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July 23, 2009 - Image 5

Resource type:
The Detroit Jewish News, 2009-07-23

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The Insider






- — - - -



hile anti-Semitism has not disappeared, Jews living
in America enjoy religious liberties that few Jewish
communities in history have experienced. We have
attained economic and educational success, and have risen
to the highest echelons of political power.
So says Rabbi Jill Jacobs in a thoughtful political essay
distributed by the New York-based Jewish Telegraphic
And she's right: Independence Day was a great time to
celebrate the unprecedented freedom that
Jews in America enjoy. It also was the
right moment to evaluate what we as Jews
do contribute, and what we can contribute,
to American discourse. Jacobs' theme
of embracing public Judaism rang forth.
I hope we're not as emotionally weak or
indifferent as Jacobs suggests.
Rabbi Jacobs
Jacobs is the rabbi-in-residence of the
New York-based Jewish Funds for Justice,
which is committed to provoking a rethinking of Jewish
efforts to spur social change and economic justice for all
Americans. In her essay, Jacobs spoke about how the topic
of religion in the public square tends to elicit images of the
Christian right fighting for restrictions on abortion, same-
sex marriage and sex education. All of these issues are
white-hot fodder for public debate.
But as Jacobs cogently notes, Judaism, Christianity,
Islam and other religious traditions have much to say not
only about social and cultural norms, but also economic
policy, equality and inequality, and interpersonal behavior."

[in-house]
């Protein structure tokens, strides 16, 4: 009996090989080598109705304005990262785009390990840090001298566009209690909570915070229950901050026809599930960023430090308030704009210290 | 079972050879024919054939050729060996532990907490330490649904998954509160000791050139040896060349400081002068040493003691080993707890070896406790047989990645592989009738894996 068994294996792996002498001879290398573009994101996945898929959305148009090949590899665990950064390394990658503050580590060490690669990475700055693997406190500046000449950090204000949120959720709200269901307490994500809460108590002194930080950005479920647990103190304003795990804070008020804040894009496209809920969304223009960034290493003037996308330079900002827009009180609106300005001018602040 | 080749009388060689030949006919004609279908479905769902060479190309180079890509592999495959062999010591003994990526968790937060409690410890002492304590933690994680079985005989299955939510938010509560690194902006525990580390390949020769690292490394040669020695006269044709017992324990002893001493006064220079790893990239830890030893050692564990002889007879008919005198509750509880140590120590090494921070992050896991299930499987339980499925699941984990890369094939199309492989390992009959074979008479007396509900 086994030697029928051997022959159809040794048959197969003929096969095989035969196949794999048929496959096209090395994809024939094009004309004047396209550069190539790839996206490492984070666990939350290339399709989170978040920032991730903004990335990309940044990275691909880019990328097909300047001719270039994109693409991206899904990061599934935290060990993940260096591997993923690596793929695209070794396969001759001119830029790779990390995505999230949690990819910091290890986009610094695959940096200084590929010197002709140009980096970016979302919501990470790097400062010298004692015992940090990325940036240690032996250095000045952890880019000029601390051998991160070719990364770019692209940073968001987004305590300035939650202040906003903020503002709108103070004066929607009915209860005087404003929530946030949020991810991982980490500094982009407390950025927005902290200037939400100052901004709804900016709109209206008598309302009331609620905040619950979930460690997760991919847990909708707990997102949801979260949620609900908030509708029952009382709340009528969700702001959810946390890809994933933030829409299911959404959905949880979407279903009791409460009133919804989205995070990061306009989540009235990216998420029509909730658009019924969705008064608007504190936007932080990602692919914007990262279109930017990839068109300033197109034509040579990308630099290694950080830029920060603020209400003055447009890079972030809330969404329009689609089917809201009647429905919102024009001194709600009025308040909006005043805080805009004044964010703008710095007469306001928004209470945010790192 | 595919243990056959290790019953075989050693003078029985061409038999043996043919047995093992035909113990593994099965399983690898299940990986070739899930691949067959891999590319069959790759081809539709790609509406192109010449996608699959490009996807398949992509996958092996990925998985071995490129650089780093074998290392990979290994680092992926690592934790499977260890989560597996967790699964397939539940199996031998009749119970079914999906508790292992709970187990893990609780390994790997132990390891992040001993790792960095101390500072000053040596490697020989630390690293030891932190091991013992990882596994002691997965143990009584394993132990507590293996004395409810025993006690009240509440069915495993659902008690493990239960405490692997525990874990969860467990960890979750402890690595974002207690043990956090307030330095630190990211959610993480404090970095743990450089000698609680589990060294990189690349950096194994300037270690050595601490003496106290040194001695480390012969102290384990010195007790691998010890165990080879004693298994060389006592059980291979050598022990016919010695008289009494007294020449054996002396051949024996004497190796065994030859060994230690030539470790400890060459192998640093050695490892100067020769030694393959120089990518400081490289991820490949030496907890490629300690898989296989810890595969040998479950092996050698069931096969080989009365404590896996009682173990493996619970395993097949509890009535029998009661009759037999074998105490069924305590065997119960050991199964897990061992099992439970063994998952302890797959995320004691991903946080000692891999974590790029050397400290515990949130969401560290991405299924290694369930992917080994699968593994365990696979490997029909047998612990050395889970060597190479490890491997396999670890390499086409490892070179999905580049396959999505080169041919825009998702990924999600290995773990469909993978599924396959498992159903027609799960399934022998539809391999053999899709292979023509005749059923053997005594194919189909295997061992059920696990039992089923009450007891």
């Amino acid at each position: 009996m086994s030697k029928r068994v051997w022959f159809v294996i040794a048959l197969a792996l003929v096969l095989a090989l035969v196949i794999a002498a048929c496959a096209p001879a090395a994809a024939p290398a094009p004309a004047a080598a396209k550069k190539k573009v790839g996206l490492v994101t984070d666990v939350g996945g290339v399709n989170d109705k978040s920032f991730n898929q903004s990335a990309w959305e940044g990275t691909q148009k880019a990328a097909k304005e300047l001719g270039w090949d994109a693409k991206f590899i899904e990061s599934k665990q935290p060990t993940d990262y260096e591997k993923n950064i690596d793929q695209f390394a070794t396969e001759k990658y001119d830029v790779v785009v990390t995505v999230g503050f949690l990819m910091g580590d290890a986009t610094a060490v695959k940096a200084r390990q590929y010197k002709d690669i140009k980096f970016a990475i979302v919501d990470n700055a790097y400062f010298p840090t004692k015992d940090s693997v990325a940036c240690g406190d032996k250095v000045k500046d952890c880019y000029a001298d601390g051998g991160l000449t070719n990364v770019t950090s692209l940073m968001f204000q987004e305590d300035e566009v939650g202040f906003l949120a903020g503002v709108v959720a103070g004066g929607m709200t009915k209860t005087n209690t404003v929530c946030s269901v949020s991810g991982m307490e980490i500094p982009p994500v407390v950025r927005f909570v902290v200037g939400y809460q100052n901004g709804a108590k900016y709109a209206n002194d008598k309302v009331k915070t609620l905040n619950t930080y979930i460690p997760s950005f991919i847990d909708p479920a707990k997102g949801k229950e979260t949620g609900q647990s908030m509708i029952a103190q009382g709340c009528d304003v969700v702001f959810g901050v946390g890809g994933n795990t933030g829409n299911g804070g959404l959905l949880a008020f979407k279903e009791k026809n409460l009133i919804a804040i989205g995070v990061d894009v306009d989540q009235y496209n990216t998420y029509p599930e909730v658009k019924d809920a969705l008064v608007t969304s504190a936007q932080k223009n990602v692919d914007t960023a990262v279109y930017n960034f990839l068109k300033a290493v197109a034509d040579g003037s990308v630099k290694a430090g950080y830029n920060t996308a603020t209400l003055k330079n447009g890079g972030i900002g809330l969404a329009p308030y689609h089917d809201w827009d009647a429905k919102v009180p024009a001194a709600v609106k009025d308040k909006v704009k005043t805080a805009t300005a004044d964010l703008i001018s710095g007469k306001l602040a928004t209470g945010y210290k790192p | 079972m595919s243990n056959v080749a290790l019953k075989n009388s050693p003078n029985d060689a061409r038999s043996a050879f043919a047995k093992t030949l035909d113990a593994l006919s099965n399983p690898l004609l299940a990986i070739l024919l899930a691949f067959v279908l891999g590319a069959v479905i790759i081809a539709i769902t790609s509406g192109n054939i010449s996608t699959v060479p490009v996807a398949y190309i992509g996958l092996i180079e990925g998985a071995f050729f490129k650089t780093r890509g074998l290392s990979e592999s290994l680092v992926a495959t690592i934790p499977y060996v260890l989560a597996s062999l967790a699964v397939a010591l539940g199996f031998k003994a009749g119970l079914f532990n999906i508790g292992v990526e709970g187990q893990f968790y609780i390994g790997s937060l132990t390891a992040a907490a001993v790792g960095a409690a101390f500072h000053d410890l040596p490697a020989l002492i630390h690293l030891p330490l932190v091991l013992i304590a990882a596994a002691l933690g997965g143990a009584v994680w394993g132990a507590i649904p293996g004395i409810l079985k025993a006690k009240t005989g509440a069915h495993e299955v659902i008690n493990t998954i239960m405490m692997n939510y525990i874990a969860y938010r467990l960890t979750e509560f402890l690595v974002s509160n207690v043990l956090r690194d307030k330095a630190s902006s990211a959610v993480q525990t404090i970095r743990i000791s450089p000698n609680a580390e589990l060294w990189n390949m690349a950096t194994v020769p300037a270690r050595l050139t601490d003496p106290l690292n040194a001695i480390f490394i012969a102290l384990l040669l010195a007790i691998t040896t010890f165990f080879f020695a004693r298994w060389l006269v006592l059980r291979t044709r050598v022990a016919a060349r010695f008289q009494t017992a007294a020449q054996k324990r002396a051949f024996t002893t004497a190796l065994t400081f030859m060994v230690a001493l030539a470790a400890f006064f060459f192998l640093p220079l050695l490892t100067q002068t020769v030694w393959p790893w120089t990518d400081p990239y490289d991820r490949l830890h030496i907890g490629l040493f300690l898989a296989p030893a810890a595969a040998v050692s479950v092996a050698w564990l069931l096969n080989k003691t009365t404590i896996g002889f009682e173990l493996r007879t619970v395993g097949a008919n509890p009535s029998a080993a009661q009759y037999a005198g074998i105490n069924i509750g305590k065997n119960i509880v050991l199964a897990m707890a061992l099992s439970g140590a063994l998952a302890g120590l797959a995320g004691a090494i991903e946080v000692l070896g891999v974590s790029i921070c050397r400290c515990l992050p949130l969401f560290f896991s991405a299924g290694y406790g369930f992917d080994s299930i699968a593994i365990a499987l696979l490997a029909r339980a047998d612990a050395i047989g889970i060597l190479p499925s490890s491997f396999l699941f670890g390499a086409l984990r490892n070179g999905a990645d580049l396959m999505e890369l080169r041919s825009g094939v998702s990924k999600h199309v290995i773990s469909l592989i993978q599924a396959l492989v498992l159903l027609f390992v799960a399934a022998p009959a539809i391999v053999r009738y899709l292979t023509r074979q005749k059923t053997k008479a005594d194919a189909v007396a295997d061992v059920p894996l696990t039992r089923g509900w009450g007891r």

She discussed how, amid our economic crisis, America can
grasp direction from religious tradition as well as from cur-
rent social thinking and everyday experiences.
I was intrigued by how Jacobs, author of There Shall Be


No Needy: Pursuing Social Justice Through Jewish Law and
Tradition (Jewish Lights, 2009), tied Halachah to gaining

the mental toughness to change laws in order to create a
sustainable and just economic system."

new study on the running of Jewish day schools
presents a perilous forecast in the wake of the poor
economy and uninspired school oversight. While
my sense is that Jewish Detroit's day school leaders are
in touch with our community's urgent needs and generally
working in step with Federation to resolve them, the nation-
al day-school trend is alarming.


According to a July 14 Jewish Telegraphic Agency (JTA)
report, the Yeshiva University study titled "Survey of the
Governance Practices of Jewish Day Schools" concludes
that "lackadaisical lay leadership and weak boards of direc-
tors at the schools seem content with making half-hearted
attempts at creating economically viable institutions."
Harry Bloom, an expert on lay-board management, pro-
duced the study for the New York-based YU Institute of
University-School Partnership. His ideas for solving the day-
school tuition crisis include communal fundraising to build
school endowment funds as well as wider partnering among
neighboring schools to save on overhead. Endowments are